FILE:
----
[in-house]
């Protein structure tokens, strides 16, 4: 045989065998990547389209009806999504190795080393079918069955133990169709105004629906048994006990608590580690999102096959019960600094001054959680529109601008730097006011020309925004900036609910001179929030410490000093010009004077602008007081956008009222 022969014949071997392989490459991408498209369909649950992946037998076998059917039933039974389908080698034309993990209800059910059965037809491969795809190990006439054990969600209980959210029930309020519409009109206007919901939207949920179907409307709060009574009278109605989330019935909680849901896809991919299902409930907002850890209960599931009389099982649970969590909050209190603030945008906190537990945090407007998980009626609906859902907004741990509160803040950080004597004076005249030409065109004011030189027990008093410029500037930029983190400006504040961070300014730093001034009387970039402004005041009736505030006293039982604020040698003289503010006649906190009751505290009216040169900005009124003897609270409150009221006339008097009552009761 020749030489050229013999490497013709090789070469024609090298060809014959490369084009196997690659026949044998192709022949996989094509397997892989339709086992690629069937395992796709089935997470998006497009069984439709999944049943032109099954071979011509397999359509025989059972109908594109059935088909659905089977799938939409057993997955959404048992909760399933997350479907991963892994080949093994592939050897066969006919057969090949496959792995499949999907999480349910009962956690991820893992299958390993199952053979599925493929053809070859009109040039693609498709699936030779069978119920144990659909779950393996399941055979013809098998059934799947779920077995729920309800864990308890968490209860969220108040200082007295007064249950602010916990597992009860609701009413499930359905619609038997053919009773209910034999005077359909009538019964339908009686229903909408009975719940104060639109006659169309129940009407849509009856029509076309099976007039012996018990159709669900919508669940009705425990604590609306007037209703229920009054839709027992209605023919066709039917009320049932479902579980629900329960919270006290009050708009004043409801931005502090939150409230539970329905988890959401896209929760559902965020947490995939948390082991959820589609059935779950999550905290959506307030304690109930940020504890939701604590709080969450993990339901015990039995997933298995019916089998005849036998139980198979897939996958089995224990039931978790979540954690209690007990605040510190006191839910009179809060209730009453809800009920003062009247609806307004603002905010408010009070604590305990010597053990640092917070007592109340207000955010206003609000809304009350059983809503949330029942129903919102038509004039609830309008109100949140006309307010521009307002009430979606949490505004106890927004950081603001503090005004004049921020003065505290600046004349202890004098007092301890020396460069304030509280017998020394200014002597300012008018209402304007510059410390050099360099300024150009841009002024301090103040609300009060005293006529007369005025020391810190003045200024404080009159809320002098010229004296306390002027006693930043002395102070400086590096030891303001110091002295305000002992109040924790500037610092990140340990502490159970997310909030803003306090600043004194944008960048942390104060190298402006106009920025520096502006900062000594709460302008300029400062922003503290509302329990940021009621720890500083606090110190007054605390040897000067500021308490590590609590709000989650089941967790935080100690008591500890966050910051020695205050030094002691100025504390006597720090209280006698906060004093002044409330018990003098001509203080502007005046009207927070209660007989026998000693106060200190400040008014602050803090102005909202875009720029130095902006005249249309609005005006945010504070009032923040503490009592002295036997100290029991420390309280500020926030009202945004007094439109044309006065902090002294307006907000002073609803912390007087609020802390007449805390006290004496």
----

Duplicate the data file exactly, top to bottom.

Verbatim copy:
[in-house]
């Protein structure tokens, strides 16, 4: 045989065998990547389209009806999504190795080393079918069955133990169709105004629906048994006990608590580690999102096959019960600094001054959680529109601008730097006011020309925004900036609910001179929030410490000093010009004077602008007081956008009222 022969014949071997392989490459991408498209369909649950992946037998076998059917039933039974389908080698034309993990209800059910059965037809491969795809190990006439054990969600209980959210029930309020519409009109206007919901939207949920179907409307709060009574009278109605989330019935909680849901896809991919299902409930907002850890209960599931009389099982649970969590909050209190603030945008906190537990945090407007998980009626609906859902907004741990509160803040950080004597004076005249030409065109004011030189027990008093410029500037930029983190400006504040961070300014730093001034009387970039402004005041009736505030006293039982604020040698003289503010006649906190009751505290009216040169900005009124003897609270409150009221006339008097009552009761 020749030489050229013999490497013709090789070469024609090298060809014959490369084009196997690659026949044998192709022949996989094509397997892989339709086992690629069937395992796709089935997470998006497009069984439709999944049943032109099954071979011509397999359509025989059972109908594109059935088909659905089977799938939409057993997955959404048992909760399933997350479907991963892994080949093994592939050897066969006919057969090949496959792995499949999907999480349910009962956690991820893992299958390993199952053979599925493929053809070859009109040039693609498709699936030779069978119920144990659909779950393996399941055979013809098998059934799947779920077995729920309800864990308890968490209860969220108040200082007295007064249950602010916990597992009860609701009413499930359905619609038997053919009773209910034999005077359909009538019964339908009686229903909408009975719940104060639109006659169309129940009407849509009856029509076309099976007039012996018990159709669900919508669940009705425990604590609306007037209703229920009054839709027992209605023919066709039917009320049932479902579980629900329960919270006290009050708009004043409801931005502090939150409230539970329905988890959401896209929760559902965020947490995939948390082991959820589609059935779950999550905290959506307030304690109930940020504890939701604590709080969450993990339901015990039995997933298995019916089998005849036998139980198979897939996958089995224990039931978790979540954690209690007990605040510190006191839910009179809060209730009453809800009920003062009247609806307004603002905010408010009070604590305990010597053990640092917070007592109340207000955010206003609000809304009350059983809503949330029942129903919102038509004039609830309008109100949140006309307010521009307002009430979606949490505004106890927004950081603001503090005004004049921020003065505290600046004349202890004098007092301890020396460069304030509280017998020394200014002597300012008018209402304007510059410390050099360099300024150009841009002024301090103040609300009060005293006529007369005025020391810190003045200024404080009159809320002098010229004296306390002027006693930043002395102070400086590096030891303001110091002295305000002992109040924790500037610092990140340990502490159970997310909030803003306090600043004194944008960048942390104060190298402006106009920025520096502006900062000594709460302008300029400062922003503290509302329990940021009621720890500083606090110190007054605390040897000067500021308490590590609590709000989650089941967790935080100690008591500890966050910051020695205050030094002691100025504390006597720090209280006698906060004093002044409330018990003098001509203080502007005046009207927070209660007989026998000693106060200190400040008014602050803090102005909202875009720029130095902006005249249309609005005006945010504070009032923040503490009592002295036997100290029991420390309280500020926030009202945004007094439109044309006065902090002294307006907000002073609803912390007087609020802390007449805390006290004496």